The Great Birthday Backpacking Adventure: Day 3

I know it’s been a hot minute since I (finally) posted about days 1 & 2 of my early June backpacking trip along the coast of Michigan’s Upper Peninsula; time gets away from me and the summer days are packed with both fun and obligatory happenings. Hopefully you haven’t been holding your breath in anticipation of a conclusion after reading about Day 1 and Day 2. (If you’ve been a regular here you definitely know better. We’re very slow but steady eventual bloggers.)

The second night of the trip we camped in an area called Mosquito River. As I said, that was not a misnomer. The camping spot was basically a mini campground with designated spots and a very rustic outhouse (which was still better than having to dig a hole in the ground). It was right on the Mosquito River in a lush, brilliantly green forest.

Day three’s hike started here with some more mini bluffs and a steep uphill climb. Both Adventure Guy and myself were well rested and ready to go after another breakfast of oatmeal and insta coffee. With only ten or eleven miles left to Munising Falls we knew we’d be done hiking by the end of the day. That put a little extra pep in our steps. Not that we weren’t enjoying this adventure but I, for one, was looking forward to hot showers and cold beer. The fierce hoard of mosquitoes that began swarming as soon as we hit the trail added to our motivation to move quickly.

After a few minutes of hiking and probably half a can of bug spray we stopped so I could put on one of the head nets we picked up on our way up North. The guy didn’t want his…or any bug spray at first (he did cave on the bug spray after a few more minutes of fighting the swarms). Mosquito Valley spanned the first four or so miles of the day. Apparently there’s also a Mosquito Falls but we decided not to take the detour to see it. The bugs along with the lure of showering and hot food played heavily in that decision. (Maybe we’ll get back up there sometime soon for some more hiking. The area really is amazing.)

We stopped as infrequently as possible on this patch of trail. Finally, after close to an hour and a half, we emerged from the trail into a parking lot with freshly cleaned porta-jons. I never thought I’d be so happy to see one of those things but they were so clean and the bugs couldn’t get in. There was a great little boat launch here (not a small launch, rather a launch for small boats like kayaks or canoes). On the other side of the parking lot the woods began thinning a bit and soon the shore of Lake Superior was in view again. Miner’s Beach was a short mile from there and finally we were out of the high intensity bug zone. What a relief that was!

When we got to the information center and “overlook” at Sand Point a few miles later a thick fog was rolling in. Like literally rolling in. We watched the view across the bay disappear.

It went from this…

…to this…

…and then this in maybe five minutes. Maybe.

And as you can see by the angle of the trees in those pictures the wind was picking up too; rain was about to happen. Despite our hunger, the shelters, & running water available we decided to just grab a quick snack and keep moving. There was some debate over whether or not to break out rain gear; jackets, but not rain pants (actually I was already wearing mine) were donned and we picked up the trail again as it headed back into the woods.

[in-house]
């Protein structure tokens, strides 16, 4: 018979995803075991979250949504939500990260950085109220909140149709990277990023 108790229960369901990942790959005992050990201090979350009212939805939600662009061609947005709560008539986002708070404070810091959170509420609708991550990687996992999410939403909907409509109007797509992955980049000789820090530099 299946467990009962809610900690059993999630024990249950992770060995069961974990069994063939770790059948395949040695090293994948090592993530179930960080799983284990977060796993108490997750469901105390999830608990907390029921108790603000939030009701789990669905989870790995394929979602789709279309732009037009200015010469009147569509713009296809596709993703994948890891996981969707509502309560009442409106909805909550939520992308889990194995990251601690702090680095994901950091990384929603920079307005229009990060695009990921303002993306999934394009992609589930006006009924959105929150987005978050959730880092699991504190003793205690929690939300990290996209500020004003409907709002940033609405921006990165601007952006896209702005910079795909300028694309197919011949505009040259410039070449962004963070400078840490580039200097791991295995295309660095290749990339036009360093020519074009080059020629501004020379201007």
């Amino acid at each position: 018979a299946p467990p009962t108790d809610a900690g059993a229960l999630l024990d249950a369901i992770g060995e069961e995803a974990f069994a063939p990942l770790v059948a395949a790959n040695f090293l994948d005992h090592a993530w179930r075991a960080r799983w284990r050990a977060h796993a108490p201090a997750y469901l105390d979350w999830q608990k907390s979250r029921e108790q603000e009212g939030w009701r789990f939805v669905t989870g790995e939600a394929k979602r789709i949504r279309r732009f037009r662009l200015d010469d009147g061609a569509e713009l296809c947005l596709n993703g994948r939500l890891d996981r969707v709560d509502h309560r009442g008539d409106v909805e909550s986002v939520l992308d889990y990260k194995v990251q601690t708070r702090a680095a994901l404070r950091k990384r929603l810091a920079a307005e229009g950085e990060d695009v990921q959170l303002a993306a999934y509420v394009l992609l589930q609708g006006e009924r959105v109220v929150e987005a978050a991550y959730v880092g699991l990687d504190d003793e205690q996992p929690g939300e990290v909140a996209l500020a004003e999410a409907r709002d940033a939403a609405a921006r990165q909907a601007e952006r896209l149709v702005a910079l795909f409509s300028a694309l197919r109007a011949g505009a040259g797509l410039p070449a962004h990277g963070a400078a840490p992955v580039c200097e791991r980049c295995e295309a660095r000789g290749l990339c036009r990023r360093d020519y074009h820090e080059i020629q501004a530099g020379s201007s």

The ground was pretty wet throughout this last section of the trail (between Sand Point & Munising Falls). Some of the very muddy areas had boardwalk but much of it had a variety of branches, rocks, & tree debris to hop and step across if you wanted to avoid the thick black mud. And believe me, you wanted to avoid that mud! I did a so-so job of it and was damp and muddy from almost my knees down.

Along with mud and seemingly younger forest in this section there were these awesome fern sprawls. They looked like something straight out of Jurassic Park…

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Can’t you just imagine a T-Rex photo shopped into the background?

The last three miles of the day (and the trip) seemed to take forever, partially because cautiously picking a path over the muddy spots slowed us down. Sometime in this stretch it started to rain. It wasn’t too cold but we definitely ended up thoroughly drenched. Adventure Guy and I agreed that if this wasn’t our last day of backpacking the rain would really suck! As it was we were kind of enjoying it; it added to the sense of adventure as we trudged through the very wet woods.

Another cool feature of this leg of the journey was the waterfalls. There were so many of them! And a lot of them were very tall. While there are a couple falls noted on the map, most of these were not marked or named. They were just out there along the trail.

Sometimes the trail went right along the edge of the falls. It was crazy and somewhat intimidating for someone who doesn’t exactly love heights (such as myself).

That tree on the right is growing straight up out of the ravine.

It’s hard to tell but the line of yellow moss is the cliff edge. All that other stuff was waaay down there!

At the very end of the trail there was a detour. That was quite the disappointment because we were having a debate over where the North Country trail came out at the Munising Falls visitor center. I thought we might hike right behind the falls where we saw the frozen falls back in February but the guy thought we might pop out right by the visitors center. I guess we’ll have to go back to see someday because we were directed out of the woods and onto a small stretch of road that put us in the visitors center parking lot.

And finally we were done!

I was hoping to get to the visitors center in time to stamp our National Parks passports… We just missed it. By maybe two minutes, probably less. There was still a park ranger inside but the doors were locked. This was our second near miss with the stamps at the Munising Falls visitor center.

I was pretty mad about not getting stamps and also very wet and tired. We threw all the soaked gear in the back of the car and turned up the heat. Sitting down on a cushioned seat felt amazingly luxurious.

We did it!!!

On day three we hiked from Mosquito River to Munising Falls, roughly 11 miles, for a total of 42 miles on the North Country Scenic trail (from Grand Marais to Munising) plus all the side run-offs for scenic overlooks and campsites… 45 miles of backpacking in three days.

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The Great Birthday Backpacking Adventure: Day 2